May 2016: Dazzling Debuts
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by Antonia Hayes
Twelve-year-old Ethan is extraordinary: he’s always been bright and curious, idolizing Stephen Hawking and easily able to rattle off facts about the stars and planets. No one recognized the extent of his unusual genius, however, until the wake of an unexpected seizure, when he reveals to his neurologist the uncanny ability to accurately visualize various phenomena of physics, including redshift and black holes. This discovery coincides with the return to Sydney of Ethan’s dad, who’s been absent from the family since a tragic incident in Ethan’s infancy that nearly killed Ethan and resulted in the end of his parents’ marriage. That same incident, however, may have resulted in Ethan’s exceptional talents, leading Ethan’s parents to wonder whether this silver lining might hint at other opportunities for redemption and reconciliation. With its thoughtful consideration of family dynamics and its strong thematic currents, Hayes’s excellent debut will appeal to fans of JoJo Moyes. (Publishers Weekly)
Hayes, who grew up in Sydney and spent her twenties in Paris, lives in San Francisco with her husband and son.
I Let You Go
by Clare Mackintosh
Five-year-old Jacob and his mother, Jenna, are walking home from school when he breaks away and runs into the path of a speeding car. As Jacob lies bleeding in the street, his desperate mother watches the driver accelerate away. Bristol DI Ray Stevens and rookie detective Kate Evans are ensnared by the case, with Kate deeply affected by the driver’s callousness and Ray looking to avoid his new management duties. When the few clues from surveillance video and witness statements run dry, the chief orders them to move on, but Stevens and Kate continue to hunt the killer secretly, developing a rapport that turns dangerously romantic. Meanwhile, grieving Jenna flees Bristol and slowly starts to create a new life in a remote Welsh beach village, but the investigation threatens to rip her life apart again. A clever thriller that boasts fine writing, compelling characters, and mind-bending twists. (Booklist)
Mackintosh spent twelve years on the police force in England and has written for The Guardian, Good Housekeeping, and other publications. A columnist for Cotswold Life and Writing Magazine, she is the founder of Chipping Norton Literary Festival and lives in the Cotswolds with her family.
Street of Eternal Happiness: Big City Dreams Along a Shanghai Road
by Rob Schmitz
In a counterpart to New York Times reporter Elaine Sciolino’s profile of one Paris street (The Only Street in Paris, 2015), Schmitz also looks at one thoroughfare, Shanghai’s Street of Eternal Happiness, which runs through the heart of that city and whose denizens share the perks and dislocations of modernity also found by their French opposites. But Schmitz—China correspondent for Marketplace, a business-news program aired on public radio—gives his portraits a financial underpinning, which reveals both the sparkle of a dynamic economy and the longtime corruption and ineptitude by China’s central government that have ruined so many millions of lives, whether it’s that of Old Kang, made homeless by a real-estate development that never was, or of the taciturn Uncle Feng, who sells deep-fried scallion pancakes from his shop window while his wife loses a small fortune investing in get-rich-quick scams. A brutally revealing, yet unexpectedly tender, slice of Shanghai life. (Booklist starred review)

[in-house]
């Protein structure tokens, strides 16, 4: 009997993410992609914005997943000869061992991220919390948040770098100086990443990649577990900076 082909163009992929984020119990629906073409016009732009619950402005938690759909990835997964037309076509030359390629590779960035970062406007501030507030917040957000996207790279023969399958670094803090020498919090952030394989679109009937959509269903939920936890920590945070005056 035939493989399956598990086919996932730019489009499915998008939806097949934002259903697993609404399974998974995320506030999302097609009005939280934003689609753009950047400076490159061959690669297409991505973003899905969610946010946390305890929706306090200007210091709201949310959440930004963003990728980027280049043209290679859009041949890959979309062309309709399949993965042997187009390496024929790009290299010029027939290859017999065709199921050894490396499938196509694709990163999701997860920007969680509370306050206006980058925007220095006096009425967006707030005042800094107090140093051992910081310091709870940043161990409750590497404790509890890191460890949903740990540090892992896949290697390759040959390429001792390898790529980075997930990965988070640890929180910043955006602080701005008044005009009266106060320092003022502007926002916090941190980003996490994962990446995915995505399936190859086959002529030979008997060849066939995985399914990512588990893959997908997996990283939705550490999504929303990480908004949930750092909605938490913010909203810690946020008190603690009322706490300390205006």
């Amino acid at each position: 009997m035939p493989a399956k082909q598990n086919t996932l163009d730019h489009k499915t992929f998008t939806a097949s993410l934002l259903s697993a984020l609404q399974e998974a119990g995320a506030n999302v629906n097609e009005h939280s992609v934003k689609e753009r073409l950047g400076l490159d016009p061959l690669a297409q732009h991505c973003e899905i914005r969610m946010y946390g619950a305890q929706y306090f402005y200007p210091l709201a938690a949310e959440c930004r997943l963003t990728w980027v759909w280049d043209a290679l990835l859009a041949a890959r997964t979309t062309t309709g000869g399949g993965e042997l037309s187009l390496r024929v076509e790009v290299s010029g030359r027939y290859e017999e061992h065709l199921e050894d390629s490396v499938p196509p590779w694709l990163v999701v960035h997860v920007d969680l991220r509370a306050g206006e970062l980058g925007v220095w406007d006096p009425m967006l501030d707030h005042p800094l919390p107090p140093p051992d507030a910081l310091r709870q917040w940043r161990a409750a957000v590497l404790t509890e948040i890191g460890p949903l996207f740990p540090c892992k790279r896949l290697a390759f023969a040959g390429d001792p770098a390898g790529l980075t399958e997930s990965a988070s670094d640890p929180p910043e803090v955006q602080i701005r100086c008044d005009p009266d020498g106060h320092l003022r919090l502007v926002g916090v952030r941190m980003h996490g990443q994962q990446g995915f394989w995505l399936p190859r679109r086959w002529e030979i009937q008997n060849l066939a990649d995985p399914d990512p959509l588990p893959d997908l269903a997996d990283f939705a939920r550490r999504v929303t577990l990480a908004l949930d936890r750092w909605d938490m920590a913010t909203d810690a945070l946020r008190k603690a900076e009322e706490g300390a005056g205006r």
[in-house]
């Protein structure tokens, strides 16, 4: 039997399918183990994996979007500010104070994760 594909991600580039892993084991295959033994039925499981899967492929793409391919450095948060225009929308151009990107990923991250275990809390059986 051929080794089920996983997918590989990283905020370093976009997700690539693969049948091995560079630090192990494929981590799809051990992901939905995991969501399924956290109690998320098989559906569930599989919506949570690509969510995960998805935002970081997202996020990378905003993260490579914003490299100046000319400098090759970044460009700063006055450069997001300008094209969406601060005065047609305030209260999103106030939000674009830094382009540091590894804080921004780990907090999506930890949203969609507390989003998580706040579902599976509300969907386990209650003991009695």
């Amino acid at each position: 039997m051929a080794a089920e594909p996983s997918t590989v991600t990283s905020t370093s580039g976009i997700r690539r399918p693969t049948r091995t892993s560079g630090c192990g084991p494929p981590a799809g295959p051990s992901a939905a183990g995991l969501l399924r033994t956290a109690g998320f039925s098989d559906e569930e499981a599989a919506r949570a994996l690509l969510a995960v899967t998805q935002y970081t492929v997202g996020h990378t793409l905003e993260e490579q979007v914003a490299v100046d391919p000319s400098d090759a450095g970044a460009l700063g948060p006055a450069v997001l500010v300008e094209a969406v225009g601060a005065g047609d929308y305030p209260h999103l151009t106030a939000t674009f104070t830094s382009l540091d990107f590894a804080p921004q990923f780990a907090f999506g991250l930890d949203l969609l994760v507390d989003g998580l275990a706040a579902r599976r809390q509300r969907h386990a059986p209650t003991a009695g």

Schmitz is the China correspondent for American Public Media's Marketplace, the largest business news program in the U.S. with more than 12 million listeners a week. He has won two national Edward R. Murrow Awards and an award from the Education Writers Association for his reporting on China. Schmitz first arrived to the country in 1996 as a Peace Corps Volunteer in rural Sichuan province.
by Sylvain Neuvel
An enormous hand glowing with strange symbols is found in South Dakota by young Rose Franklin, who years later becomes a scientist and heads the team studying the artifact. The hand is just the beginning as the researchers hunt for more pieces of what turns out to be an enormous alien robot-like construct. Through transcripts of interviews of those investigating the machine and a secretive man directing the work, we follow the discovery and assembly of the relic and the mystery of who left it and why. Great characters such as prickly pilot Kara Resnik keep the tale grounded, and readers gradually get a picture, complete with the anonymous interviewer as he pulls strings to keep the project afloat and world tensions under control. A remarkable debut. (Library Journal)
Neuvel is a linguist and translator based in Montreal. He is at work on an R2-D2 replica and his next novel.
The Curious Charms of Arthur Pepper
by Phaedra Patrick
Arthur Pepper lives a simple life, eventless since his beloved wife, Miriam, died: same food, same clothes, same daily routine. On the one-year anniversary of her death, something changes. While painfully sorting through her possessions, Arthur finds an exquisite gold charm bracelet he never saw her wear. On the chain are an elephant, a tiger, a book, a heart, a palette, and other charms. Curious, Arthur begins a search for the origin of these trinkets that takes him from New York to London, Paris, and India. Not only is Arthur's life amazingly altered, but he learns much more about Miriam and the choice she made when she married him. Tender, insightful, and surprising, this wonderful debut novel is a stunning addition to the popular genre of transformative stories of otherwise uneventful lives. (Library Journal starred review)
Patrick studied art and marketing and has worked as a stained glass artist, film festival organizer and communications manager. She has won numerous prizes for her short stories, and now writes full time. She lives in the UK with her husband and son.